About 18 months ago or so I bought myself a small drone, the DJI Mini 2. I thought it would be cool to get a new perspective on the world and be able to take some rather different photographs.
I’ve not used it much since I bought it so I decided to break it out and try to get more familiar with it this weekend.
I headed out to the Leicestershire village of Hallaton where I know there are the remains of a Norman motte and bailey castle.
I had actually flown the drone here before in the early days of my ownership but I was really focussed on getting to grips with the basics of flying the thing and although I took some photos and video I wasn’t really concentrating on that at the time.
I need to practice way more. I want to learn to fly the thing smoothly so that I can capture better looking video. Taking stills is easy by comparison. Just fly the thing up there, point it towards your chosen subject and pick your moment. Video is a whole different ball game. Flying the drone around your subject without jerky movements whilst keeping your subject nicely framed – yeah, I need a lot more practice at that. DJI do help by adding a few programmed manoeuvres such as circling a subject or spiraling out from it but I want to learn to have that level of control manually.
The three photos above were taken on Saturday 22nd April 2023 at heights of between around 60 and 100 meters above local ground level. I shoot in both raw and jpg and then process the raw files in Lightroom (and whatever other bits of processing software I might feel like using at the time) as normal.
The video… Yeah, the video… Well, I managed to produce something but I do have a fairly steep learning curve here. Yes, I need to learn to fly the drone with more finesse but I also have never really done much video work of any kind. And it shows. But hey, I’m learning.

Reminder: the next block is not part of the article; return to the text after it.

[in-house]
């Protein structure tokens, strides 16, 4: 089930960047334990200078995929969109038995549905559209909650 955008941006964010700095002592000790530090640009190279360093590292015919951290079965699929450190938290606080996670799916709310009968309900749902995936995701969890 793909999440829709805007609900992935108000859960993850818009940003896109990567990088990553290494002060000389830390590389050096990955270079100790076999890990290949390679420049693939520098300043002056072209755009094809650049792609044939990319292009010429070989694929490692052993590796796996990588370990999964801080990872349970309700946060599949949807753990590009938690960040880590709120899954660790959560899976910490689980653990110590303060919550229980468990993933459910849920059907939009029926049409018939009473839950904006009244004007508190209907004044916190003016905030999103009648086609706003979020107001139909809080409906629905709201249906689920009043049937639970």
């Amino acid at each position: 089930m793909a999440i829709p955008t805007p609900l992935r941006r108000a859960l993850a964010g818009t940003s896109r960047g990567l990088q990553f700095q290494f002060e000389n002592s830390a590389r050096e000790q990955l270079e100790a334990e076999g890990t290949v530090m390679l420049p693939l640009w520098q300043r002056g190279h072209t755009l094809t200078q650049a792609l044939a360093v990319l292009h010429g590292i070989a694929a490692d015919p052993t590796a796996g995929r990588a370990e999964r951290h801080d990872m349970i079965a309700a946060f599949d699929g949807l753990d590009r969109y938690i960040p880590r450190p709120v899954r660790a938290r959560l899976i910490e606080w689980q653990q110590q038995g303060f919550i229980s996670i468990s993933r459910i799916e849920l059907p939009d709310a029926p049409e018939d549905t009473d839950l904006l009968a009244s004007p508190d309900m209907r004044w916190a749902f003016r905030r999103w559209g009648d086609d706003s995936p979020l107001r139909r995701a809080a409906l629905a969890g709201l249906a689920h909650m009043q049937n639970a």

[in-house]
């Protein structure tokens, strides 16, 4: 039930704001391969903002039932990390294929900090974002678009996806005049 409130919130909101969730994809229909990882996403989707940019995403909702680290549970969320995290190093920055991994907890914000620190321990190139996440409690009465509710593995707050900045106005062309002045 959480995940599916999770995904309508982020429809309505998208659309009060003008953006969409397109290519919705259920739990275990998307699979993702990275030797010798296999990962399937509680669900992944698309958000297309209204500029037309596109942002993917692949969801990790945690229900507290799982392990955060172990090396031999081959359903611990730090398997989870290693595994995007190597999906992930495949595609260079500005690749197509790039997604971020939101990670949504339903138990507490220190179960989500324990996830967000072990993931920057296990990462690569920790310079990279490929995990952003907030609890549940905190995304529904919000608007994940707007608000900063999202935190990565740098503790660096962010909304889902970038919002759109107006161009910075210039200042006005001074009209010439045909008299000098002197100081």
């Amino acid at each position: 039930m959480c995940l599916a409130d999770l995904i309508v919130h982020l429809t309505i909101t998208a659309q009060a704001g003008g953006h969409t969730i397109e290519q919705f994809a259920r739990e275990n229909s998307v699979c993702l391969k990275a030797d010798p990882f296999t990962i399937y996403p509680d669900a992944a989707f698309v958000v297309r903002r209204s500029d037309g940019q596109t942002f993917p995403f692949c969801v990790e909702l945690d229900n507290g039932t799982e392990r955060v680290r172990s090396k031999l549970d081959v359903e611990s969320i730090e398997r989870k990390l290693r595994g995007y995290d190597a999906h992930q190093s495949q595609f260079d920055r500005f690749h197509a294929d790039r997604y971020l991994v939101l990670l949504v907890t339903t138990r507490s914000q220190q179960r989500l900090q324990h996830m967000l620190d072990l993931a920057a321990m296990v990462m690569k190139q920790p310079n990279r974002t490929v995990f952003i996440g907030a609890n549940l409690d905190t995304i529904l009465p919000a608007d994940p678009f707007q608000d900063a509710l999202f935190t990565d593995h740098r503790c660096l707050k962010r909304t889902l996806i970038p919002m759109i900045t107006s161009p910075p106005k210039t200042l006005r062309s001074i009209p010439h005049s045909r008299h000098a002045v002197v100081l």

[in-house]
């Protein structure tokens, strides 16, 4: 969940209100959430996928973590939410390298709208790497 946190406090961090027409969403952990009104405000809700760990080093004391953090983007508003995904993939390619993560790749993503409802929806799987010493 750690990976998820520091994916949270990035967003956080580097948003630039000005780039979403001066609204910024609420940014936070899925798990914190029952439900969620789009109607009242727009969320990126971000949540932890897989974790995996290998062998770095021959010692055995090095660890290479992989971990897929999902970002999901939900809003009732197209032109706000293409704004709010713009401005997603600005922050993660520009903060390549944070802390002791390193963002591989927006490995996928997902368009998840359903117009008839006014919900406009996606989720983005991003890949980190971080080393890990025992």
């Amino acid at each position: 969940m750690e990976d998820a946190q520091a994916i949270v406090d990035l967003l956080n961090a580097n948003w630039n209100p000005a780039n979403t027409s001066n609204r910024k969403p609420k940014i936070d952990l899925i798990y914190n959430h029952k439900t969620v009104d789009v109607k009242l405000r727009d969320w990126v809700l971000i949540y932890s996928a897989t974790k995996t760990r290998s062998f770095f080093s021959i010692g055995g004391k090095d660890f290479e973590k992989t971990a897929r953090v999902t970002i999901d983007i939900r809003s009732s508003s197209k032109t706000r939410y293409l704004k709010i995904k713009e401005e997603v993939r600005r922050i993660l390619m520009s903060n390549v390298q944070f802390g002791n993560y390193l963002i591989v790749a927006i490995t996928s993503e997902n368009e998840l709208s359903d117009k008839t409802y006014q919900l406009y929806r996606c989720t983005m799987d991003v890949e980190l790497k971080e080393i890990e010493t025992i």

Back in October I spent a couple of nights in the city of York armed only with my Fuji X100T. I really enjoyed the lack of lots of kit. Having only one camera with a fixed prime lens meant far less time faffing over which lens to use and more time spent enjoying my holiday and my photography.
I particularly wanted to walk the tour of the alleyways of York and I’ve documented the walk using Adobe Spark.
A sunny Sunday afternoon prompted me to get out and about with a camera. As I’d not long had the X-Pro2 I was very keen to give it a try in normal daylight conditions. The only serious time I’d spent shooting with it so far was at the gig at The Donkey the previous Thursday evening.
Stamford is a large market town in Lincolnshire, about an hour’s drive from home for me. I’ve visited quite a few times before but it had been a while and I couldn’t remember the last time I’d looked around in such lovely weather. A bit of sun on the honey coloured stone commonly used for building around here really helps to give it a warm glow. Stamford is an ancient town, tracing its routes back to at least as far as Roman times. There are lots of interesting old buildings to enjoy with many intriguing narrow lanes twisting between them. The town has retained much of it’s older heritage which has been so sadly depleted in my native Leicester.